The outcry, including from EU officials, has been massive. On December 30, when Poland’s lower house of parliament voted in the law, the first vice-president of the European Commission, Frans Timmermans, sent two letters to Warsaw. “Freedom and pluralism of the media are crucial for a pluralist society in a member state respectful of the common values on which the union is founded,” he wrote. President of the European Parliament Martin Schulz also expressed his outrage and even likened events in Poland to a “coup d’état” in a radio interview, while in a January 3 interview with the German center-right daily Frankfurter Allgemeine Zeitung the commissioner in charge of the media, Günther Oettinger, argued for the activation of the rule of law mechanism and close monitoring of Poland.
On December 30, CPJ joined the European Federation of Journalists, the Association of European Journalists, Reporters Without Borders, and the European Broadcasting Union in denouncing the measures against the public media in a letter and sent an alert to the Council of Europe’s platform to promote the protection of journalism and the safety of journalists. The platform, which CPJ joined last October, acts as a public warning mechanism and way to pressure Council of Europe member states to respond effectively to attacks on the press.
In a January 5 letter to Poland’s president, the Council of Europe’s secretary general Thorbjørn Jagland referred to the letter from CPJ and other press freedom groups when he expressed his concern about the impact the media law “may have on the integrity and independence of public service media.” The council’s commissioner for human rights, Nils Muižnieks, also asked the president not to sign the law. “The law worryingly places public service media under direct government control by giving the latter the powers to appoint and dismiss the members of the supervisory and management boards of public service television and radio,” he wrote. “These arrangements contradict Council of Europe standards, which notably require that public service media remain independent of political or economic interference.”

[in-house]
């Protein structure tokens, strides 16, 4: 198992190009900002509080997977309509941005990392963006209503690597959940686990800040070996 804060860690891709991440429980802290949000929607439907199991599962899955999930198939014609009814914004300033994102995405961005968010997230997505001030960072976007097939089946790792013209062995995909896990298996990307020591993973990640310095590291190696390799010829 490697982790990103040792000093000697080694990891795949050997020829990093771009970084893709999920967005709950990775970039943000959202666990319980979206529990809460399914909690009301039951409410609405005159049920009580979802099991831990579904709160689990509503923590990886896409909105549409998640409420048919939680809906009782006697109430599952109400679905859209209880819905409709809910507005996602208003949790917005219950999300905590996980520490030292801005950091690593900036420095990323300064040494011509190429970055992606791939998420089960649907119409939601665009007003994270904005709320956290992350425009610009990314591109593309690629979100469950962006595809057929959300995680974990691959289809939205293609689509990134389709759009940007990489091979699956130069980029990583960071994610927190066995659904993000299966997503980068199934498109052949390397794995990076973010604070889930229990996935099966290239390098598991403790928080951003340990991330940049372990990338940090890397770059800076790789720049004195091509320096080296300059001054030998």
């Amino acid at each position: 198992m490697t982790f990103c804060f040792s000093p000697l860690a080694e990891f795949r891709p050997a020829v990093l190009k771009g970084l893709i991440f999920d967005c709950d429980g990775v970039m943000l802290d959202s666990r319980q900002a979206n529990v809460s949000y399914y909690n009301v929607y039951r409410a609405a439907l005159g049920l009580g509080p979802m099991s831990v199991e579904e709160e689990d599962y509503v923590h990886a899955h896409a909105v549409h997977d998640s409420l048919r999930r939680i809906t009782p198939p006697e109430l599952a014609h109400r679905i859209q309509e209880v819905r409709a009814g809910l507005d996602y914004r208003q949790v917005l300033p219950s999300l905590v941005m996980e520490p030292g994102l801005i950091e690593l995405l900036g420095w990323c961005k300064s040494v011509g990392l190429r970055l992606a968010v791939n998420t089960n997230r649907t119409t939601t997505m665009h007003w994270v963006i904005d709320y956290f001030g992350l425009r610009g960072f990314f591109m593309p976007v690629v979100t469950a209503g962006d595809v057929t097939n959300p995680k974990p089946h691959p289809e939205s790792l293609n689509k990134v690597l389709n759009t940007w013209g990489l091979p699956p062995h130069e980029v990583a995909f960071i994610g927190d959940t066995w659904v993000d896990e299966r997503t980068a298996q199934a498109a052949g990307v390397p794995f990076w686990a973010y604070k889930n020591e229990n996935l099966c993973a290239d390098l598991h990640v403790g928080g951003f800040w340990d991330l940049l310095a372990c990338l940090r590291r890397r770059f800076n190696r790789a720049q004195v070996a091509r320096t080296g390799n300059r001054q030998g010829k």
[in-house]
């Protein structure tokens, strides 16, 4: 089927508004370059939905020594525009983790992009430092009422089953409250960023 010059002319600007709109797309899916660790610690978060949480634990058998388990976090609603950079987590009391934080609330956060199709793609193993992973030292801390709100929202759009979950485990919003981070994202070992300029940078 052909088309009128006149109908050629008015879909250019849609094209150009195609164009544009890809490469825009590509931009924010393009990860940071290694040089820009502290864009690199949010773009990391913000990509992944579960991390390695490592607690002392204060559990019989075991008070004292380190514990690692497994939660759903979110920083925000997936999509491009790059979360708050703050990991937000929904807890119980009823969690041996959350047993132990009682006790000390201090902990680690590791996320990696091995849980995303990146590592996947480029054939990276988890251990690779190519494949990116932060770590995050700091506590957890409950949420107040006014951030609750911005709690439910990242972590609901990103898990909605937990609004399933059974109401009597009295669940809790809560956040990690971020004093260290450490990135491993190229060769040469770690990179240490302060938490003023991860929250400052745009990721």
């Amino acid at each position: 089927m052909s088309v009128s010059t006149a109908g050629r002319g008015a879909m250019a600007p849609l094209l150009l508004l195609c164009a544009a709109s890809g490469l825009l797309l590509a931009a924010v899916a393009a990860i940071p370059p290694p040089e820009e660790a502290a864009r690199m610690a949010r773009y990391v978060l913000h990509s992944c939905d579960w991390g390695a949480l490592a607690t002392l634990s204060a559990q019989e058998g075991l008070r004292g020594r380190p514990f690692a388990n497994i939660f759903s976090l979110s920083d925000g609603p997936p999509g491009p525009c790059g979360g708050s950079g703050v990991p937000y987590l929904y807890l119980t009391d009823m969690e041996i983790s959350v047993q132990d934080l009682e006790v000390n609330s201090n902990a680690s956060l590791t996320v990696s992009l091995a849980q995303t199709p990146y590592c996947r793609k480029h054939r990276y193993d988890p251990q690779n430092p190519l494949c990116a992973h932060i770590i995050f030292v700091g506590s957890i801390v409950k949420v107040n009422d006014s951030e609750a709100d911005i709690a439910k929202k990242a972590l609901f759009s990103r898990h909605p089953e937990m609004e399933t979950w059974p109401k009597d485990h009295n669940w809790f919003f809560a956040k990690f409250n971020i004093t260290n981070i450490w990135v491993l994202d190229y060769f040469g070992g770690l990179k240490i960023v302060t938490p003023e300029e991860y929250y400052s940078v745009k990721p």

It remains to be seen if these principled reactions will be effective or will fizzle out. Poland, skeptics note, is a major EU member state and has increased its influence in Brussels in recent years. The Law and Justice party, as The Daily Telegraph’s Charles Crawford wrote last October, “can now position themselves as the natural party of Polish government … for a good time to come.” It also has allies in other countries, such as Hungary, whose leaders have expressed hostility to the “liberalism” of the EU and what they view as its intention to impose common values on all member states.
The optimists underline that, contrary to Hungary’s Fidesz party, the Law and Justice party does not belong to the European People’s Party–the biggest political group in the European Parliament–but to the eurosceptic and Tory-dominated European Conservatives and Reformists Group. It does not have the support of key EU member states, in particular Germany, which are tired of governments bashing an EU that generously subsidizes them. No one forgets however that the real power within the EU lies with the member states, and there is no guarantee that a commission’s recommendation to trigger the rule of law mechanism would be endorsed by a sufficient number of countries.
On January 13, the European Commission will risk a lot. According to the independent news website EUObserver, it has already backtracked and downplayed the significance of the meeting after a number of commissioners allegedly pleaded for more caution. Today, the president of the commission, Jean-Claude Juncker, said the EU was “unlikely to trigger the rule of law mechanism over the Polish media law.” No one doubts that the commission’s margin of maneuver is narrow. However, if it decides to brusquely back off it will have further undermined its credibility, as well as those fundamental values, including press freedom, which are hailed as the silver thread of the European project.
[Reporting from Brussels]